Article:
How did now-extinct species court and mate? It’s generally a mystery but, every now and then, a chance discovery reveals all.
Amber: pretty jewellery, the cause of ultimate destruction in Jurassic Park and the prism through which us voyeurs view 100m-year-old insect reproduction.
The discovery of three male damselflies, perfectly preserved in amber and dating back to the Cretaceous era, has given scientists an opportunistic look at how these long-extinct insects sought partners to mate with.
A basic explanation? Females just couldn’t get enough of males’ sexy legs.
Dr Zheng Daran and Prof Wang Bo from the Nanjing Institute of Geology and Palaeontology Chinese Academy of Sciences described the damselflies in a recent paper in Nature, with the species named Yijenplatycnemis huangi.
Claiming a “suggestive” approach from the male damselflies came from their spectacular, extremely expanded, pod-like tibiae, this discovery provides one of the few examples of courtship behaviour from the age of the dinosaurs.
Larger than today’s damselflies, Y huangi’s legs are dotted with eye-shaped markings, which could well have provided some form of protection for the species.
However, Daran and Bo believe it has more to do with reproduction, setting today’s damselflies entirely apart from its ancestor. The reason for this is due to the excellent eyesight that the species enjoys.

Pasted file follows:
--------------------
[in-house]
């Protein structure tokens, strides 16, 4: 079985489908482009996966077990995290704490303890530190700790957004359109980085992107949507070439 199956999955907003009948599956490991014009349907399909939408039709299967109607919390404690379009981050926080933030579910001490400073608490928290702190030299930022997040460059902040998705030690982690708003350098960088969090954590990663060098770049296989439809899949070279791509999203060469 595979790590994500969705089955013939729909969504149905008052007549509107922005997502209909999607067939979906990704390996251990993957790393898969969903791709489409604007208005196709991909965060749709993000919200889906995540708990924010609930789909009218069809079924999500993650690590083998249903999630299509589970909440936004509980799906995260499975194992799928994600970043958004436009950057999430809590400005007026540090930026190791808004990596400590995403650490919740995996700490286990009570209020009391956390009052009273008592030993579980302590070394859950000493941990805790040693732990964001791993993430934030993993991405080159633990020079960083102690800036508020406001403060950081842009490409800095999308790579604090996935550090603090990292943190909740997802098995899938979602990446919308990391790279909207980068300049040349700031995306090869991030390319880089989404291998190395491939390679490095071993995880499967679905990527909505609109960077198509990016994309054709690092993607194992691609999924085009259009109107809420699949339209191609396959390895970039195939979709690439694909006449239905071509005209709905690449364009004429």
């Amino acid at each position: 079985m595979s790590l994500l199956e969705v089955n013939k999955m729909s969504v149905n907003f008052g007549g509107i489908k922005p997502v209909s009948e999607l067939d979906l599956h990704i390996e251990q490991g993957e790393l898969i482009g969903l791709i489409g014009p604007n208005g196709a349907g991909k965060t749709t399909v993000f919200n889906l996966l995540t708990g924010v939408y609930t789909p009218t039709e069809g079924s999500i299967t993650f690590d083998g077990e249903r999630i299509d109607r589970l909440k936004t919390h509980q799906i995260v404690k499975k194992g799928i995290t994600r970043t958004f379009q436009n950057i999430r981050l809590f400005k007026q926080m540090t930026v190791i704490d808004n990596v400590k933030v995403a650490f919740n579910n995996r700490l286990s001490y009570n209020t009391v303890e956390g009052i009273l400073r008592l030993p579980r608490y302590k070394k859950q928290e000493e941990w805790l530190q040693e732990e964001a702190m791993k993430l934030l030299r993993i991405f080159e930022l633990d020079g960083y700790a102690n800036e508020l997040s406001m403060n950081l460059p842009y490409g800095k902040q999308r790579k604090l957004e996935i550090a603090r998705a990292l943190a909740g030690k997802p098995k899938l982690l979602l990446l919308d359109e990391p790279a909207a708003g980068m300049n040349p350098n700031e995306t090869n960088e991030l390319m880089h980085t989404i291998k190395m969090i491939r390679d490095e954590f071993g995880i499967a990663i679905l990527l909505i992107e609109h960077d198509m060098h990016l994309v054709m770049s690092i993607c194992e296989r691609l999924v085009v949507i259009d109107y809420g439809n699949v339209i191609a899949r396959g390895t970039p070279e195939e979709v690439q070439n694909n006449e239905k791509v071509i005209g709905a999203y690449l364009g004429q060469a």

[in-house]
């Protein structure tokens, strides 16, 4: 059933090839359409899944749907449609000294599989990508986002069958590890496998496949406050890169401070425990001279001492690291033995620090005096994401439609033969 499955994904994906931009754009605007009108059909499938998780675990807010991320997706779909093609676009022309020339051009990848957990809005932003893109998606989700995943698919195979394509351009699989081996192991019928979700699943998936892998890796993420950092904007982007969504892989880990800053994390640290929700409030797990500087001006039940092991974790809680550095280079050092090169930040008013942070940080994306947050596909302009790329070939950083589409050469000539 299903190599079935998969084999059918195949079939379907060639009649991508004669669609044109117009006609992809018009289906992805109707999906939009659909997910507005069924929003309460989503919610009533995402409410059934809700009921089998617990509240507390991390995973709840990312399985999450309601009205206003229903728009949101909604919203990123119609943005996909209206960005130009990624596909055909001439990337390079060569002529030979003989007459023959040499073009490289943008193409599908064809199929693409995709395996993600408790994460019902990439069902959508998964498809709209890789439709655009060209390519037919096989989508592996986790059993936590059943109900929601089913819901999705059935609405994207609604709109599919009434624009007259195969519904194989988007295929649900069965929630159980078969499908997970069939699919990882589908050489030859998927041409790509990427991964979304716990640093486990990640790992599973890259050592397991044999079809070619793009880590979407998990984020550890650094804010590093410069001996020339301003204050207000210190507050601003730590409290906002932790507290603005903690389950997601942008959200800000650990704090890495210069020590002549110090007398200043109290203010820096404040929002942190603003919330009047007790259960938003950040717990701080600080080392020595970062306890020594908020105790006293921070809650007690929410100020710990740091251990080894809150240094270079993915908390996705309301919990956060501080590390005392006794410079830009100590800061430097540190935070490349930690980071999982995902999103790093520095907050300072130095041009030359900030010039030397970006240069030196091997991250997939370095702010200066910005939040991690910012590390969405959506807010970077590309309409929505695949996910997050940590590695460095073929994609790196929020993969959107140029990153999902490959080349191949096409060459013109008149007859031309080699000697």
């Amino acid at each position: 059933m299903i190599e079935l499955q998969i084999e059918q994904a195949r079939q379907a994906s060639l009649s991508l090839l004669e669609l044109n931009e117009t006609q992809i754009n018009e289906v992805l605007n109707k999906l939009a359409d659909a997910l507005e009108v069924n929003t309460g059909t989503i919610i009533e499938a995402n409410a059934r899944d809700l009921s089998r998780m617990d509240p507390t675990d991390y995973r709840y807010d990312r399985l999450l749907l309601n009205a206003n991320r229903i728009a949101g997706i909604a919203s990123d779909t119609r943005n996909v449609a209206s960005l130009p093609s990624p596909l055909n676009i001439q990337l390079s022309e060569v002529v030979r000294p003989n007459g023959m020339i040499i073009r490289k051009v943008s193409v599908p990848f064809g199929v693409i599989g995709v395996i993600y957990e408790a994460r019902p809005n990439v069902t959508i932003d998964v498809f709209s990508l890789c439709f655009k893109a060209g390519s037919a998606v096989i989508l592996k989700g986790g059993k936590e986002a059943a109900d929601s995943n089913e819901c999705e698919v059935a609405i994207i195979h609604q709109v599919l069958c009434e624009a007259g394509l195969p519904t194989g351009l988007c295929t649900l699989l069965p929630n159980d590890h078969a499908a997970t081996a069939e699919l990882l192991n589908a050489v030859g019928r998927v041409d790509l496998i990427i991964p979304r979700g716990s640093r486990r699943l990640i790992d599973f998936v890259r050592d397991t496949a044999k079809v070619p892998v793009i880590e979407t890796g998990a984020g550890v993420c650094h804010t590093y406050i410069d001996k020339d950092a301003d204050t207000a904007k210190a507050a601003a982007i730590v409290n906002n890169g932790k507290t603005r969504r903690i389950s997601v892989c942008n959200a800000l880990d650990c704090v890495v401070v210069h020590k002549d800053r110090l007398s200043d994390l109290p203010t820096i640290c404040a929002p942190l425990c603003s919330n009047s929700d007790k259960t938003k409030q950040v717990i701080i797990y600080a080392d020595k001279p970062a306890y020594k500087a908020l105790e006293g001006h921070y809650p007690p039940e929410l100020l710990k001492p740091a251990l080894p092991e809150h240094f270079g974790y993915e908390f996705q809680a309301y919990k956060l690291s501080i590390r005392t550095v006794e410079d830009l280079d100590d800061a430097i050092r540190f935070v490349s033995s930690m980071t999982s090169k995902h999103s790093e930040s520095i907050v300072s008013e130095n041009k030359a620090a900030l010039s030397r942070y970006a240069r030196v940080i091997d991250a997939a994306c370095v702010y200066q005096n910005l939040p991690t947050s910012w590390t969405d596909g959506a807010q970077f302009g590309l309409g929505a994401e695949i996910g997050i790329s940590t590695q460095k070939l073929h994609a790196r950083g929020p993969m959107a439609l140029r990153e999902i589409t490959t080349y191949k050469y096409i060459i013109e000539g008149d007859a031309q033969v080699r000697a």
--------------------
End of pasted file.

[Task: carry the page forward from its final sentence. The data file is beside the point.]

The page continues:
Such markings would therefore act as a visual cue to females. Legs of this exaggerated size are very uncommon in this area, so the discovery is an eye-opener to scientists working in the field.
Modern damselflies do wave their legs to attract females, though this plays just a small role in the courtship.
Since the study has been published, other scientists have proposed various theories around Y huangi’s existence and eventual disappearance.
For example, National Geographic dragonfly expert Melissa Sanchez Herrera suggests that the Cretaceous species’ larger legs became a hindrance as they could have attracted predators, too.
In addition, the large legs would have made flying slower and less efficient for the males, with more nimble rivals surviving the 100m years between the reign of this showy trio and today’s smaller species.